Miss. judge’s remarks on race not ‘legitimate political concern’
A county judge’s racially inflammatory remarks did not fall within the bounds of protected speech and would have subjected him to removal from office had he not already resigned, the Mississippi Supreme Court ruled recently.
Applying a public-employee test rather than a judicial-speech precedent, the high court majority determined that former Judge Solomon C. Osborne did not engage in speech on a matter of public concern when he used racially tinged language to describe political appointments in his county.
Osborne, who was appointed in 2001 as a judge with the Leflore County Court, had been the subject of prior judicial disciplinary proceedings for practicing law while on the bench and for engaging in a physical altercation with a man who was repossessing a Mercedes Osborne co-owned with his wife and mother-in-law.
The case the state high court ruled on last week centered on comments Osborne, who is African-American, made in 2006 about the appointment of two local African-Americans to the Greenwood Election Commission by Greenwood’s Caucasian mayor.
On Sept. 13, 2006, Osborne gave a speech before the Greenwood Voters League, a predominantly African-American political group. The following day, The Greenwood Commonwealth ran a story about Osborne’s speech, quoting him as saying: “White folks don’t praise you unless you’re a damn fool. Unless they think they can use you. If you have your own mind and know what you’re doing, they don’t want you around.”
At the time of the remarks, Osborne was running for re-election. (He was re-elected later that year.)
Forty-eight complaints about Osborne’s comments were filed with the Mississippi Commission on Judicial Performance. In February 2007, the commission filed a formal complaint against Osborne, alleging violations of several canons of the Mississippi Code of Judicial Conduct and a state law prohibiting perjury.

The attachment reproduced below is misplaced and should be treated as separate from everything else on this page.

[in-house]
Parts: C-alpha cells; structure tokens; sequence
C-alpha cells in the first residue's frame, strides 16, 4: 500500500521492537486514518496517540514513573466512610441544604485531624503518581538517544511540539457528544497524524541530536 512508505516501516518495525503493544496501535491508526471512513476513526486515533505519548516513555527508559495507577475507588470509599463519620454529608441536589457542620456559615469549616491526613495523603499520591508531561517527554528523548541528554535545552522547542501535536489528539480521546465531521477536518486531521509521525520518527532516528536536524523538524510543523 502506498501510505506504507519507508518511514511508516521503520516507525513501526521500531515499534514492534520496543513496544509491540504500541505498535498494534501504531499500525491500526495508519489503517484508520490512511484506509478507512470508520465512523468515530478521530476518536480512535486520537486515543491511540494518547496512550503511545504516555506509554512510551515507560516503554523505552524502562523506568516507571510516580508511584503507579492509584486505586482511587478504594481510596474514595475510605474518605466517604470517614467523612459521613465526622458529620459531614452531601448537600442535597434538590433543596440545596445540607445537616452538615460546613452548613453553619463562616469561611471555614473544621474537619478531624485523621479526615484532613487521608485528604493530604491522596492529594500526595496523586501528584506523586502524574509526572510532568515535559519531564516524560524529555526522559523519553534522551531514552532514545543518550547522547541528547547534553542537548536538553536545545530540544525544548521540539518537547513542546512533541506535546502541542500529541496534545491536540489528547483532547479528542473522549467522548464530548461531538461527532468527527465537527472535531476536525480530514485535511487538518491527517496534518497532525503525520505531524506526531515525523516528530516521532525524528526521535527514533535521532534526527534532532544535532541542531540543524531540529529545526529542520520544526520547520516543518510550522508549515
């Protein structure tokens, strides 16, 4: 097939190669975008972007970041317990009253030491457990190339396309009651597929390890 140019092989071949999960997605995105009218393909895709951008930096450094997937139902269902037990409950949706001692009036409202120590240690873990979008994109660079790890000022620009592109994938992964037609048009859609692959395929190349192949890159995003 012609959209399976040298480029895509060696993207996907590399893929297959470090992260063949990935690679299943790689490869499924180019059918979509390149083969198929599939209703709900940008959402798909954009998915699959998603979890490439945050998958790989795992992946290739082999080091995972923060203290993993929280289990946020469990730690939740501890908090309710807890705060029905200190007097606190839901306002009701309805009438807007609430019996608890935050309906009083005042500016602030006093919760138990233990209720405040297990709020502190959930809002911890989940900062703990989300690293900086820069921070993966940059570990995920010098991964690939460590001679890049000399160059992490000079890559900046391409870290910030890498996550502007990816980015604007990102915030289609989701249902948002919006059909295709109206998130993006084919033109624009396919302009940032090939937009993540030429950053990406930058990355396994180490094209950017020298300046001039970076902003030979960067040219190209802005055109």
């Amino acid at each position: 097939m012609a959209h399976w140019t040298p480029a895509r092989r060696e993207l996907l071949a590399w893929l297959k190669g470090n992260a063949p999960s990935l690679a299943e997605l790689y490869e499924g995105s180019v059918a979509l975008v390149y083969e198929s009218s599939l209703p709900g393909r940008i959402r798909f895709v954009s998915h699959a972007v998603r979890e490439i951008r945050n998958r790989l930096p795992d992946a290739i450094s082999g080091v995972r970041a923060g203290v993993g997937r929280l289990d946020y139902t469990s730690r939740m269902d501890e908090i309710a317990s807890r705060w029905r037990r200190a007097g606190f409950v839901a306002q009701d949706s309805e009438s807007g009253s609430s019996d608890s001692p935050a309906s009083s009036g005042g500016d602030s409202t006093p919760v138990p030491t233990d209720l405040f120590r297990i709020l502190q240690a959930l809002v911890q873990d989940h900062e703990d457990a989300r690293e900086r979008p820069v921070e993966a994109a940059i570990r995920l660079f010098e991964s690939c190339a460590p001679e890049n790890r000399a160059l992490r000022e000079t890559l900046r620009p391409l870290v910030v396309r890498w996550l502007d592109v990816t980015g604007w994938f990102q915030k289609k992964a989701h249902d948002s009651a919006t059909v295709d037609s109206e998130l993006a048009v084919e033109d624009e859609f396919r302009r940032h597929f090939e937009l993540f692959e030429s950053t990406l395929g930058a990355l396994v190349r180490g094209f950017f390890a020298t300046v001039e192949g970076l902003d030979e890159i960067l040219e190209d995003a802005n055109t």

Osborne, originally acting as his own attorney, denied making the statements and argued that discipline for his political speech violated his First Amendment rights. The commission referred the matter to a committee, which held a hearing. In February 2008, the committee issued its recommendations, which the commission adopted in March 2008, finding Osborne guilty of violating the judicial canons and of perjury.
On appeal, a divided Mississippi Supreme Court on Feb. 5 affirmed the bulk of the commission’s ruling in Mississippi Commission on Judicial Performance v. Osborne. In his majority opinion, Presiding Justice George C. Carlson Jr. determined that the proper test to apply for evaluating the regulation of the judge’s speech was the U.S. Supreme Court’s public-employee decision Pickering v. Board of Education (1968).
In Pickering, the Court determined that a public school teacher had a First Amendment right to mail a letter to the editor to a local newspaper because the teacher’s speech touched on a matter of public concern or importance and that right was not trumped by the local school board’s interests in a disruptive-free, efficient workplace.
The two-prong Pickering test requires that a public employee first show that his speech touches on a matter of public concern rather than merely expresses a personal grievance. If it does, then the second step for a reviewing court would be to balance the employee’s free-speech rights against the employer’s efficiency interests in a disruptive-free workplace.
Carlson rejected Osborne’s First Amendment argument, finding that his controversial comments in 2006 were not on a matter of public concern. “Osborne’s commentary on Caucasian officials and their African-American appointees in his jurisdiction is not worthy of being deemed a matter of legitimate political concern in his reelection campaign, but merely an expression of his personal animosity,” he wrote.